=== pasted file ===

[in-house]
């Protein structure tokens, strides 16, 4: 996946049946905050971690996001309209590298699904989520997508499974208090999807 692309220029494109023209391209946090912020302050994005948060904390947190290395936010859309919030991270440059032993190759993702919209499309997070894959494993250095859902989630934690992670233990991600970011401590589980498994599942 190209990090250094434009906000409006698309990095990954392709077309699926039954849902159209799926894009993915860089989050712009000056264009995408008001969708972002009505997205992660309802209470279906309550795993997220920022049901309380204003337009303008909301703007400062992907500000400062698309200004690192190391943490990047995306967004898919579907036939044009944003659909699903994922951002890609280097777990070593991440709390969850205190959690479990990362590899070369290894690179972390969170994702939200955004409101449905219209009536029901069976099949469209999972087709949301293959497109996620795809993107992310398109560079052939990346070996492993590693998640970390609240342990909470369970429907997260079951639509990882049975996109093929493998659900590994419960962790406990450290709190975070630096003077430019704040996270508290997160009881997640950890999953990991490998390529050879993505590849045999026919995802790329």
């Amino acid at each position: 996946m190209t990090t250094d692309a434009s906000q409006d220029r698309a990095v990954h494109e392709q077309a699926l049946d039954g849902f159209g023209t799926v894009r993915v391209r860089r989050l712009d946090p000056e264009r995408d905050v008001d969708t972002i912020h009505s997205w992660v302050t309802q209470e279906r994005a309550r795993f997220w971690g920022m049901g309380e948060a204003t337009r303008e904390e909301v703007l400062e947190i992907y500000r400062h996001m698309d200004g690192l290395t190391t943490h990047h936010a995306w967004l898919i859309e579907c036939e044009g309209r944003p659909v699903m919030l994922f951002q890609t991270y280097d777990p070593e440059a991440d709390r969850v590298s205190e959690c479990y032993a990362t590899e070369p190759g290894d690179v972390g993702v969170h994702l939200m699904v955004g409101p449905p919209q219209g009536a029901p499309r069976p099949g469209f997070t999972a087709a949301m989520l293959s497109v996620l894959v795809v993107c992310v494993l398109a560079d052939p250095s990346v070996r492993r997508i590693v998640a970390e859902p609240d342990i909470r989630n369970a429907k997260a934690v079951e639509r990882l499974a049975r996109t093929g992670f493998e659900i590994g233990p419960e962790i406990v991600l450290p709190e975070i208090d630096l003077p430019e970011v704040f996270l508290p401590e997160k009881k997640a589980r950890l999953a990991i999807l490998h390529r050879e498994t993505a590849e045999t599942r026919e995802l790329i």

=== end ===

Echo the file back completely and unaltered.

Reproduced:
[in-house]
């Protein structure tokens, strides 16, 4: 996946049946905050971690996001309209590298699904989520997508499974208090999807 692309220029494109023209391209946090912020302050994005948060904390947190290395936010859309919030991270440059032993190759993702919209499309997070894959494993250095859902989630934690992670233990991600970011401590589980498994599942 190209990090250094434009906000409006698309990095990954392709077309699926039954849902159209799926894009993915860089989050712009000056264009995408008001969708972002009505997205992660309802209470279906309550795993997220920022049901309380204003337009303008909301703007400062992907500000400062698309200004690192190391943490990047995306967004898919579907036939044009944003659909699903994922951002890609280097777990070593991440709390969850205190959690479990990362590899070369290894690179972390969170994702939200955004409101449905219209009536029901069976099949469209999972087709949301293959497109996620795809993107992310398109560079052939990346070996492993590693998640970390609240342990909470369970429907997260079951639509990882049975996109093929493998659900590994419960962790406990450290709190975070630096003077430019704040996270508290997160009881997640950890999953990991490998390529050879993505590849045999026919995802790329």
């Amino acid at each position: 996946m190209t990090t250094d692309a434009s906000q409006d220029r698309a990095v990954h494109e392709q077309a699926l049946d039954g849902f159209g023209t799926v894009r993915v391209r860089r989050l712009d946090p000056e264009r995408d905050v008001d969708t972002i912020h009505s997205w992660v302050t309802q209470e279906r994005a309550r795993f997220w971690g920022m049901g309380e948060a204003t337009r303008e904390e909301v703007l400062e947190i992907y500000r400062h996001m698309d200004g690192l290395t190391t943490h990047h936010a995306w967004l898919i859309e579907c036939e044009g309209r944003p659909v699903m919030l994922f951002q890609t991270y280097d777990p070593e440059a991440d709390r969850v590298s205190e959690c479990y032993a990362t590899e070369p190759g290894d690179v972390g993702v969170h994702l939200m699904v955004g409101p449905p919209q219209g009536a029901p499309r069976p099949g469209f997070t999972a087709a949301m989520l293959s497109v996620l894959v795809v993107c992310v494993l398109a560079d052939p250095s990346v070996r492993r997508i590693v998640a970390e859902p609240d342990i909470r989630n369970a429907k997260a934690v079951e639509r990882l499974a049975r996109t093929g992670f493998e659900i590994g233990p419960e962790i406990v991600l450290p709190e975070i208090d630096l003077p430019e970011v704040f996270l508290p401590e997160k009881k997640a589980r950890l999953a990991i999807l490998h390529r050879e498994t993505a590849e045999t599942r026919e995802l790329i």